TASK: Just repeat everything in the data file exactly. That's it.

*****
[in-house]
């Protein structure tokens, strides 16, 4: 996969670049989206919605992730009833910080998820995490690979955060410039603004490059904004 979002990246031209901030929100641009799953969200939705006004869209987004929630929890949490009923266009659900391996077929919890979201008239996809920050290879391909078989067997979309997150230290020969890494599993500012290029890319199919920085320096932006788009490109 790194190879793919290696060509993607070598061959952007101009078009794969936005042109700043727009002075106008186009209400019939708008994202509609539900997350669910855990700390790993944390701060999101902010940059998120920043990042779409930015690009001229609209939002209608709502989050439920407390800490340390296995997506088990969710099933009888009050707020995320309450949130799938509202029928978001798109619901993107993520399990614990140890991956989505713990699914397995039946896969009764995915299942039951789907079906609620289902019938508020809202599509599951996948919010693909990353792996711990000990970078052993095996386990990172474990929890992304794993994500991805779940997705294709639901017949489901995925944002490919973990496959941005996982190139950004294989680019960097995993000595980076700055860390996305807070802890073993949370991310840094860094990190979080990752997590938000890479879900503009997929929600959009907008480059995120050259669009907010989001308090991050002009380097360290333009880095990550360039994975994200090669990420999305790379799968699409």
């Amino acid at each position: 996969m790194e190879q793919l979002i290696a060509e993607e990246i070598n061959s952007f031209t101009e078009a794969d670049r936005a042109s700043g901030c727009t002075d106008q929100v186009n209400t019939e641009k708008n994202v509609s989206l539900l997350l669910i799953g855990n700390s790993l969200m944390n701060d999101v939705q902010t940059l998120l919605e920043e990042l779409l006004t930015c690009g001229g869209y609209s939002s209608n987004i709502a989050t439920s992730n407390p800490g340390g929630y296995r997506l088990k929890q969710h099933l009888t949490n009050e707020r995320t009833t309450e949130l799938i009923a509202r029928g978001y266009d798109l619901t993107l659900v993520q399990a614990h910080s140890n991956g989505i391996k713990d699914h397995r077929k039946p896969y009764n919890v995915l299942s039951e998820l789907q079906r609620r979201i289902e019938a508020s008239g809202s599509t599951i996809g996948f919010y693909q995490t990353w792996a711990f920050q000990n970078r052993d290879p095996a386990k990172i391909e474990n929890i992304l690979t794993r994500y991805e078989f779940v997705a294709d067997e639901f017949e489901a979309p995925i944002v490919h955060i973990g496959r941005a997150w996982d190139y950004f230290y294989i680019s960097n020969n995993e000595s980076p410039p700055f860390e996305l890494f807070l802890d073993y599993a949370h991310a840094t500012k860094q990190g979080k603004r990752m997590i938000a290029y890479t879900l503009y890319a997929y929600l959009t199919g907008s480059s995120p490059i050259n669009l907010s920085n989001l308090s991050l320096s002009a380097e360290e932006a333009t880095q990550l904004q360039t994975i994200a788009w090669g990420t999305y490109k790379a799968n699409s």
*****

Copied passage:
[in-house]
């Protein structure tokens, strides 16, 4: 996969670049989206919605992730009833910080998820995490690979955060410039603004490059904004 979002990246031209901030929100641009799953969200939705006004869209987004929630929890949490009923266009659900391996077929919890979201008239996809920050290879391909078989067997979309997150230290020969890494599993500012290029890319199919920085320096932006788009490109 790194190879793919290696060509993607070598061959952007101009078009794969936005042109700043727009002075106008186009209400019939708008994202509609539900997350669910855990700390790993944390701060999101902010940059998120920043990042779409930015690009001229609209939002209608709502989050439920407390800490340390296995997506088990969710099933009888009050707020995320309450949130799938509202029928978001798109619901993107993520399990614990140890991956989505713990699914397995039946896969009764995915299942039951789907079906609620289902019938508020809202599509599951996948919010693909990353792996711990000990970078052993095996386990990172474990929890992304794993994500991805779940997705294709639901017949489901995925944002490919973990496959941005996982190139950004294989680019960097995993000595980076700055860390996305807070802890073993949370991310840094860094990190979080990752997590938000890479879900503009997929929600959009907008480059995120050259669009907010989001308090991050002009380097360290333009880095990550360039994975994200090669990420999305790379799968699409």
């Amino acid at each position: 996969m790194e190879q793919l979002i290696a060509e993607e990246i070598n061959s952007f031209t101009e078009a794969d670049r936005a042109s700043g901030c727009t002075d106008q929100v186009n209400t019939e641009k708008n994202v509609s989206l539900l997350l669910i799953g855990n700390s790993l969200m944390n701060d999101v939705q902010t940059l998120l919605e920043e990042l779409l006004t930015c690009g001229g869209y609209s939002s209608n987004i709502a989050t439920s992730n407390p800490g340390g929630y296995r997506l088990k929890q969710h099933l009888t949490n009050e707020r995320t009833t309450e949130l799938i009923a509202r029928g978001y266009d798109l619901t993107l659900v993520q399990a614990h910080s140890n991956g989505i391996k713990d699914h397995r077929k039946p896969y009764n919890v995915l299942s039951e998820l789907q079906r609620r979201i289902e019938a508020s008239g809202s599509t599951i996809g996948f919010y693909q995490t990353w792996a711990f920050q000990n970078r052993d290879p095996a386990k990172i391909e474990n929890i992304l690979t794993r994500y991805e078989f779940v997705a294709d067997e639901f017949e489901a979309p995925i944002v490919h955060i973990g496959r941005a997150w996982d190139y950004f230290y294989i680019s960097n020969n995993e000595s980076p410039p700055f860390e996305l890494f807070l802890d073993y599993a949370h991310a840094t500012k860094q990190g979080k603004r990752m997590i938000a290029y890479t879900l503009y890319a997929y929600l959009t199919g907008s480059s995120p490059i050259n669009l907010s920085n989001l308090s991050l320096s002009a380097e360290e932006a333009t880095q990550l904004q360039t994975i994200a788009w090669g990420t999305y490109k790379a799968n699409s």